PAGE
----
The moment is right to discuss the costs of environmental regulations. We believe it is critical to look retroactively at positive and negative regulatory impacts, to inform our national conversation as well as smart policy design.
Students in the Master's of Environmental Sustainability (MES) program come from a variety of different backgrounds. Some have a bachelor degree in the natural sciences, in the social sciences, in arts, engineering or law, while others have decided to enter the program after having spent a number of years working in the private and / or public sectors. We love and encourage this diversity as it adds to the interdisciplinary nature of the program!
Product durability is a key aspect of achieving a circular economy. Lengthening a product’s useful life decreases overall resource use, waste, and can save consumers money by minimizing the rate of product replacement.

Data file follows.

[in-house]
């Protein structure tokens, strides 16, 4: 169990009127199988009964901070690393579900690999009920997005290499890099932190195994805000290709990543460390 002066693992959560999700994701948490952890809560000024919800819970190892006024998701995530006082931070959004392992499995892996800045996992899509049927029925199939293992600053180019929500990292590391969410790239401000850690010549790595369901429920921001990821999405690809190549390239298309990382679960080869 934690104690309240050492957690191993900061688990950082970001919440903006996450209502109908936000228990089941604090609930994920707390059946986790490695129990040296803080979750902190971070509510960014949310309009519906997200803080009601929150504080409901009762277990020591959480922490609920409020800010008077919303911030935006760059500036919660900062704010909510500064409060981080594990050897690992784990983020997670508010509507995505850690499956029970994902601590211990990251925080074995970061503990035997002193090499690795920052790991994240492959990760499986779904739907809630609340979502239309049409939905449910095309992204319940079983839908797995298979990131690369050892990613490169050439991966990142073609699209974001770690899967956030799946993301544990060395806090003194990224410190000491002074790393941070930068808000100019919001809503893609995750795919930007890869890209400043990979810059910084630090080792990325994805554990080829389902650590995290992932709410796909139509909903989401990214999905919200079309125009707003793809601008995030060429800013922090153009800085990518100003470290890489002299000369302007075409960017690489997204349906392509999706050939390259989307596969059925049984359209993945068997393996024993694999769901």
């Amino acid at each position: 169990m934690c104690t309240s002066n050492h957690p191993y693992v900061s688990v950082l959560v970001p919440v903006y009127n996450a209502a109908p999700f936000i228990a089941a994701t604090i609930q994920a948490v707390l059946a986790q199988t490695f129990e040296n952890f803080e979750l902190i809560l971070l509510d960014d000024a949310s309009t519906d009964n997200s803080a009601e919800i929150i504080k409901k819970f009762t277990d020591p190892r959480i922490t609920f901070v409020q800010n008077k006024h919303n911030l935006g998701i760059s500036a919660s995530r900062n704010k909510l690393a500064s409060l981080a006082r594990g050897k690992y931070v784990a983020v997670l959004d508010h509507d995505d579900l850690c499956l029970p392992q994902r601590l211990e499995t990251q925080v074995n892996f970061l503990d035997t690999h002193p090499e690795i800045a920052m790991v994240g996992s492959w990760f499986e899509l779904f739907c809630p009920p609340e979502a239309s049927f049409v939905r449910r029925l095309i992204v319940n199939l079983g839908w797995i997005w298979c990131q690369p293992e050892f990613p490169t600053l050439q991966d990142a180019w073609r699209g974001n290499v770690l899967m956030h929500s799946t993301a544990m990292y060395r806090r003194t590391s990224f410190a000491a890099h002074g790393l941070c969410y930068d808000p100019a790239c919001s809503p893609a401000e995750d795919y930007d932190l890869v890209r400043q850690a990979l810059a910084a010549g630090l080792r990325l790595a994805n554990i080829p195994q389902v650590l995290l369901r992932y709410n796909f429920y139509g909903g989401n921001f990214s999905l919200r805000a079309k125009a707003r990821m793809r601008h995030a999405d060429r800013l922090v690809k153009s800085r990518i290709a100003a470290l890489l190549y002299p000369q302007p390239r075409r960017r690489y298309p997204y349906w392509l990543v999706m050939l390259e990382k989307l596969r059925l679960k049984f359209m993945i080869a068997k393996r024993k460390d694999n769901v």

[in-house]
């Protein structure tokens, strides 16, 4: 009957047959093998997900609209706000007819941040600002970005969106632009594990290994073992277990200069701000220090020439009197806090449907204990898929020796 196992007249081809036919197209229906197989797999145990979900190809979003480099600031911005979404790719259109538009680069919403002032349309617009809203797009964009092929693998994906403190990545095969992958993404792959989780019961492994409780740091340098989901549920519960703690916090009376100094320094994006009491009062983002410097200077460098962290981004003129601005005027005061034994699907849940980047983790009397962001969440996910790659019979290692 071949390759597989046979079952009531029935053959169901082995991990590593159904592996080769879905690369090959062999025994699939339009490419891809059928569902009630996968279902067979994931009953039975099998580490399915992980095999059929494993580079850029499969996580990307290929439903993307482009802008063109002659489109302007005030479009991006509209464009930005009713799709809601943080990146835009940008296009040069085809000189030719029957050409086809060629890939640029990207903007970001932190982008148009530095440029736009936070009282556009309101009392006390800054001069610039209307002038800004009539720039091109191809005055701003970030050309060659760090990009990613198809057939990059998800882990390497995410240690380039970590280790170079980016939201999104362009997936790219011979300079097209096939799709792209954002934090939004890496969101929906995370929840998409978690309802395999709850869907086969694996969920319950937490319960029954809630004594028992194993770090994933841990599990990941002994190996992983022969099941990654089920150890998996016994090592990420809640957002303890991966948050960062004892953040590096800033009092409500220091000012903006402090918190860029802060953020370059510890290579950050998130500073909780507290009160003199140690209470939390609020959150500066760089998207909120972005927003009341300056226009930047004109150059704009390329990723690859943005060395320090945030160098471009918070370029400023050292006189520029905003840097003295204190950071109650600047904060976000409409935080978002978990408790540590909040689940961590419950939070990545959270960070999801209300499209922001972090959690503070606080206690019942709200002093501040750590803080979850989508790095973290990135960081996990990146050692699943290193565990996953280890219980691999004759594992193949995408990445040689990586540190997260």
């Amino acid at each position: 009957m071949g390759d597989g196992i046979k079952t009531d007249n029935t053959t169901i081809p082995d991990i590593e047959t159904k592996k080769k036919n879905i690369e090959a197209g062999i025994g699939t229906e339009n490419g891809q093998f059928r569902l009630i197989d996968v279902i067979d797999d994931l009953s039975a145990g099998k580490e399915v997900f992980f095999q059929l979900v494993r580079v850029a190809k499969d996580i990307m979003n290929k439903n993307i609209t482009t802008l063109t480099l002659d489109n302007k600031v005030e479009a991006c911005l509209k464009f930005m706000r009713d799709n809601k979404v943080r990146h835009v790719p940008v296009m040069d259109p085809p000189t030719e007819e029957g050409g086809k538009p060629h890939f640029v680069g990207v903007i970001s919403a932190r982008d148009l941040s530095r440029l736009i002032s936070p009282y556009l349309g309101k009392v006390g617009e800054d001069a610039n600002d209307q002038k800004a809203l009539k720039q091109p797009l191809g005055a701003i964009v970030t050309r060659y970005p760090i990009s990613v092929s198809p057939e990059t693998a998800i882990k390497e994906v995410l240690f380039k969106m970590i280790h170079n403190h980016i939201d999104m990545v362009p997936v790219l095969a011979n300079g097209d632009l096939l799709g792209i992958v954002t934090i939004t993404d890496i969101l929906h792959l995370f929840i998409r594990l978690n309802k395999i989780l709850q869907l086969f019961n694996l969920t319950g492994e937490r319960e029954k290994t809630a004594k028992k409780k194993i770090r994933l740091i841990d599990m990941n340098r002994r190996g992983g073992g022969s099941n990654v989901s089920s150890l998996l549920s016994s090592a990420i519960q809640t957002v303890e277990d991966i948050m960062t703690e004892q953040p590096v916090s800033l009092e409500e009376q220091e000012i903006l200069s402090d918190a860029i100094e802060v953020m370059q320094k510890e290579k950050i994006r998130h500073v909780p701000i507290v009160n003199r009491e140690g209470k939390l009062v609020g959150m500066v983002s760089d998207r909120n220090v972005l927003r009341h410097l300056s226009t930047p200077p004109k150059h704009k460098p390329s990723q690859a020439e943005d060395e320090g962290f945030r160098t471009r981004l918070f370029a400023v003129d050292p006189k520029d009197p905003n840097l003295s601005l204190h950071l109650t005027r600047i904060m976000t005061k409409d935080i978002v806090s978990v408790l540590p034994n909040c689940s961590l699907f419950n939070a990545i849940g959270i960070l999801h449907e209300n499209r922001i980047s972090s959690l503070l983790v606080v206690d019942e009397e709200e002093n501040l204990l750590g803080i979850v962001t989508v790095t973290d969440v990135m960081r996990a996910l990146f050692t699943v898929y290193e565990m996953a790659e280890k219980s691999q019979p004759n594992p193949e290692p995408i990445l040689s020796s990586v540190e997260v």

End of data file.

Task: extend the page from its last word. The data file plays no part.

Rewarding nature conservation on private land provides policymakers with a golden opportunity to enhance nature’s services for the public benefit while ensuring viable livelihoods for private landowners.
While there is a lot of attention being paid in Canada to clean technologies and financing, there is a lack of emphasis being placed on equity and social justice implications of the transition to a cleaner economy.
On April 4, 2018, The Institute of the Environment and the School International Development and Global Studies co-hosted the lecture “Sustainable Development Goals and Universities: what role do Universities play in the implementation of SDGs?”